A farm without a fence costs its owner alot more than they can imagine. This is because the animals escape to the neighboring lands and feed on their crops or trample on them. For the sake of good neighborliness and ethics, the farm owner has to pay for the garden(s) destroyed.
When a neighbors garden is destroyed, often, either he/she approaches you and the matter is settled on spot; or a meeting with the local leaders is called. Either way, it is the complainant that determines the cost of the damage. negotiations may or not proceed on the matter. Payment is made and the friendship continues. This is a problem we did face on our farm for so long.
Now unfortunately, because this kind of payment is made informally, it often does not appear in the farm books of accounts. It is often taken out of the proprietors pocket and therefore never accounted for. However, when we sat down and calculated one time, we realised that indeed it is a high amount. it is then we decided to (1) reflect it in our farm books (2) invest and fence off the whole farm.
There are a number of fence types a farmer can use. The market presents a variety.
On our part, because our land is very big, we opted for the cheaper one. We cut poles from the farm. We bough barbed wire size: 2.0 mm wire diameter × 650 m length × 50 kg/roll and used it to fence the 500 acres. We placed two strands: one and a half foot off the ground and the next, again one and a half foot away. This keeps the cows within the farm.
This kind of spacing is not suitable for the goats and sheep because they can pass through. However, we do not graze the shoats towards the farm boundaries and so not necessary.
How do you build a great fence? Sharing tips from Farm Progress …
1. Buy the right materials. Before purchasing fencing supplies, take some time to consider the fence’s purpose. What type of livestock will it be keeping in? What type of wildlife will it be keeping out? What will the stocking densities be? “Depending on stocking densities, a fence is either a physical barrier or a boundary,” he says. The answers to these questions help determine fencing materials and design.
2. Build a good brace. The brace, Sarson says, “is the heart and soul of the fence.” If a brace is built incorrectly, it doesn’t matter the quality of materials or skill applied to installing the rest of the fence. If the brace fails, the fence fails. A well-built brace can absorb 6,000-pounds of pressure.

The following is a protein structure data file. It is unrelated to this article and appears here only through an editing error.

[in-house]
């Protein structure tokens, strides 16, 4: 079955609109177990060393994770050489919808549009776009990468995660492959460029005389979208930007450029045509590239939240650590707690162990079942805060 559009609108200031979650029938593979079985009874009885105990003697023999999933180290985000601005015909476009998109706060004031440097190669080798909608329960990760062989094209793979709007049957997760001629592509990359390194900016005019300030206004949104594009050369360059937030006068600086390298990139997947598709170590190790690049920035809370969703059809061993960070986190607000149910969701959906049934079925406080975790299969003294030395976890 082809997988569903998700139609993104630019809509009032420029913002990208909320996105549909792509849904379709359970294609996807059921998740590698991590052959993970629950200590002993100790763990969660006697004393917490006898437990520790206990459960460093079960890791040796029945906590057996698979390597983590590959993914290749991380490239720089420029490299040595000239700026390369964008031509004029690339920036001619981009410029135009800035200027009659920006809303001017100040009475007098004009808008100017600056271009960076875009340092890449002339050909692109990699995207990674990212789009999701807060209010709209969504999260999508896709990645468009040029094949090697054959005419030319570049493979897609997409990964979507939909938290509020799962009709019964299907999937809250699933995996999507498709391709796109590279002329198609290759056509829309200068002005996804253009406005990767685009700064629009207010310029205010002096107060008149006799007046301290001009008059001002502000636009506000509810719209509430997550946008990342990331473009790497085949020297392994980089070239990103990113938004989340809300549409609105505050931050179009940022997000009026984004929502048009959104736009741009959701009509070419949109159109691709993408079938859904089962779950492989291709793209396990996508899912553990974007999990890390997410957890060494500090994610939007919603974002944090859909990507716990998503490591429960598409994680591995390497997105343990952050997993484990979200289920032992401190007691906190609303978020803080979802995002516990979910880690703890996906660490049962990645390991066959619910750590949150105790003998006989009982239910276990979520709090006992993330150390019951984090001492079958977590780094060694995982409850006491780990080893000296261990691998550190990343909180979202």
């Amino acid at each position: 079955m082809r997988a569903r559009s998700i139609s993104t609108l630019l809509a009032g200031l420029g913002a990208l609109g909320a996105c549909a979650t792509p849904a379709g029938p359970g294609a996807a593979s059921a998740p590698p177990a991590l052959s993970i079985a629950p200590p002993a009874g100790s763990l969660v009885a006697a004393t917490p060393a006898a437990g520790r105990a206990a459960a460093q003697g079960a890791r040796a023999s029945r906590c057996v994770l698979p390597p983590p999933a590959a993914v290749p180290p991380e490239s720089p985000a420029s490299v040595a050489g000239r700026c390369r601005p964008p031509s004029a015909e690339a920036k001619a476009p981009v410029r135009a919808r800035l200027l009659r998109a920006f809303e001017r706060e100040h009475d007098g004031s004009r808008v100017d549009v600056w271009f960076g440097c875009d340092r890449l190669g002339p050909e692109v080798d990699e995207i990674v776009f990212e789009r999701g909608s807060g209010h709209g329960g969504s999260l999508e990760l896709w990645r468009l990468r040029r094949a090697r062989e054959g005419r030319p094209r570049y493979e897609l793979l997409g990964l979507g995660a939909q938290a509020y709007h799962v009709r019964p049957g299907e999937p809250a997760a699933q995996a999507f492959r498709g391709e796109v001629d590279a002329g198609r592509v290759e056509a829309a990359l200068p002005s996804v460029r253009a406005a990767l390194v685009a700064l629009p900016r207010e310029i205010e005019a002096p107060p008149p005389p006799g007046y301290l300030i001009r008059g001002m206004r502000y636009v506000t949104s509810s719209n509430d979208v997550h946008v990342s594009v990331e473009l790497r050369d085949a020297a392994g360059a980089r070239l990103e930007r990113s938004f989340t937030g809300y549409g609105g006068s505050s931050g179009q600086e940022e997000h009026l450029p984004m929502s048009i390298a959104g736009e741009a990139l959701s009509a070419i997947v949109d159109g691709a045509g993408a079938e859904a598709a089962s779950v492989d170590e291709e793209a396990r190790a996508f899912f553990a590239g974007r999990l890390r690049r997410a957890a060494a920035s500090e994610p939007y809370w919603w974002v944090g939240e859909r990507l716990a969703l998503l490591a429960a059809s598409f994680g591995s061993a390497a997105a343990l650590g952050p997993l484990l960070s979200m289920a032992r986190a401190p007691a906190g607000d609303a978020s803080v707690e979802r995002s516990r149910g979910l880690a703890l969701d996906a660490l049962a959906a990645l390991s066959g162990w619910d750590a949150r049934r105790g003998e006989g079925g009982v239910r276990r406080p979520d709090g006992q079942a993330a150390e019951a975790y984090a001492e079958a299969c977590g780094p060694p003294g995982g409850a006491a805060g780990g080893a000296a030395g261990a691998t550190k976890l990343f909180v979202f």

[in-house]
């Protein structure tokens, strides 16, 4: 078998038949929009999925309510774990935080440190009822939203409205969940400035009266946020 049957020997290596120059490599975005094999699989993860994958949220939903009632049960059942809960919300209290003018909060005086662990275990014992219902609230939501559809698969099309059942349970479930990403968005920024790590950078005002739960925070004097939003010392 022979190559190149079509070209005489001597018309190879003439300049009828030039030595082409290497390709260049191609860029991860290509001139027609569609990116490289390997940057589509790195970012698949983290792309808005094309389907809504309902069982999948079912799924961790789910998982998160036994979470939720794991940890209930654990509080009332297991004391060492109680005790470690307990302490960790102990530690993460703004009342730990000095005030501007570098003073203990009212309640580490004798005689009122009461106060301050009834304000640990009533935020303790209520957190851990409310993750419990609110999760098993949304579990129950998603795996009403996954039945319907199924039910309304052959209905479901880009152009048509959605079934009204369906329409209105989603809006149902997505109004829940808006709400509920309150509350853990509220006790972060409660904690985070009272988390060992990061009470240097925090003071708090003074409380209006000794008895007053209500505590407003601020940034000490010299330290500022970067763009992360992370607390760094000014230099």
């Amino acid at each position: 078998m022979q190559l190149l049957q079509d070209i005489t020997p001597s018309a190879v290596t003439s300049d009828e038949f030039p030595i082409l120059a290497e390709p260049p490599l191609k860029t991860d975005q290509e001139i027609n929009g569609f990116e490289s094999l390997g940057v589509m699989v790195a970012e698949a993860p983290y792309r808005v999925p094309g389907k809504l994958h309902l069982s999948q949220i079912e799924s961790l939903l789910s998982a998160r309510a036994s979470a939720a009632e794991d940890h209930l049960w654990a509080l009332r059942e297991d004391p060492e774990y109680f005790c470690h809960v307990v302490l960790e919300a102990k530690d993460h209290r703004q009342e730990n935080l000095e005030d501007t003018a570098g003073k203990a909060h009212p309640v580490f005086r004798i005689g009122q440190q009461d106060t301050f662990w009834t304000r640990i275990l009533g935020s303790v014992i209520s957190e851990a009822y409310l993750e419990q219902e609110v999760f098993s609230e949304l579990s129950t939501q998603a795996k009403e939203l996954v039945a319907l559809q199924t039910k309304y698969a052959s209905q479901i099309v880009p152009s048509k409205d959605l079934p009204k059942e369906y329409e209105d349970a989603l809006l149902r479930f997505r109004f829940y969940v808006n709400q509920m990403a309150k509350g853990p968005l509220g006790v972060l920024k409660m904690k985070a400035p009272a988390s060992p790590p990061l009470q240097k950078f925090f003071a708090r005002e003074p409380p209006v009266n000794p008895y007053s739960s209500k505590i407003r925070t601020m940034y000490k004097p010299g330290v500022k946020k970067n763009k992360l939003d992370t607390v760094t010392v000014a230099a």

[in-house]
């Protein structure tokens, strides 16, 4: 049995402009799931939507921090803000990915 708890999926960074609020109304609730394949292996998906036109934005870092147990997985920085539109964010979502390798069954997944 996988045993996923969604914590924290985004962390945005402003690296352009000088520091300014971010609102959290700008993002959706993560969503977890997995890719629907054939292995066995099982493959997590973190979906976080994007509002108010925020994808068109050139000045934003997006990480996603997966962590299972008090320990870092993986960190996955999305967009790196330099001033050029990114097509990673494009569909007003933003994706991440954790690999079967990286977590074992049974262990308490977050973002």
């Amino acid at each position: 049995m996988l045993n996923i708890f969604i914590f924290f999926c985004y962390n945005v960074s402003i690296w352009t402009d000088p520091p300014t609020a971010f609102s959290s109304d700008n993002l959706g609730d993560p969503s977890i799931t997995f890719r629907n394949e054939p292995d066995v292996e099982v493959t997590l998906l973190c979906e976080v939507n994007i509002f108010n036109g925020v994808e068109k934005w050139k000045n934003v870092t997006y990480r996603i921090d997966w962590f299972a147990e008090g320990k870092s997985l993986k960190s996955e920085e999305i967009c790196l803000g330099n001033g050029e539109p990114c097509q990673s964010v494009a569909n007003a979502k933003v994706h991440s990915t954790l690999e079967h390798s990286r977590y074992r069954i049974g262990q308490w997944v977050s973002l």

3. Use round, not square wood posts. Round posts, with all the growth rings in-tact, have the strength of the tree. Those growth rings that make that tree stand strong, will do the same for the fence. A round post is basically a full tree treated. Square posts are susceptible to rot and are not as strong because they are either made of heartwood, which will not absorb treatment or include only partial growth rings. Depending on terrain, availability and preference welded pipe braces are also a viable option.
4. Use brace pins to hold the brace together. Go with brace pins instead of notching the wood.
5. Use high tensile strength. Tensile strength increases the longevity of a fence and reduces cost per foot. The greater the tensile strength, the smaller the gauge, lighter weight and more flexible the steel, which reduces cost per roll, risk of sag and number of fence posts needed to complete the project.
6. Get the ratio right. Use one round wood post to every four T-posts.
7. Space posts properly. The distance between posts can vary depending on stocking density, terrain and type of fence. However, every dip and rise needs a post. Fastening high spots first makes it easier to achieve adequate tension.
8. Never hard-staple the wire. Leave enough room between the staple and the post so that the wire can move freely. This allows the wire to flex if an animal pushes against the fence and reduces the risk of sag and applies pressure to the brace instead of the post.
How tall should a fence be for animals?
Fence height should be at least 48 inches high to prevent animals from climbing over the fence. Woven wire fence can be used with cattle provided there are several strands of barbed top wires used to prevent the cattle from rubbing the woven wire down
When the animals are in calf, and you are using barbed wire, align then closer, atleast one inch apart to prevent them from escaping
How deep do you need to bury a fence post?
The fence post should be buried not less than 2 feet. This makes it firm on the ground. For the wire mesh, bury atleast 1 foot. This prevents the animals from uprooting it.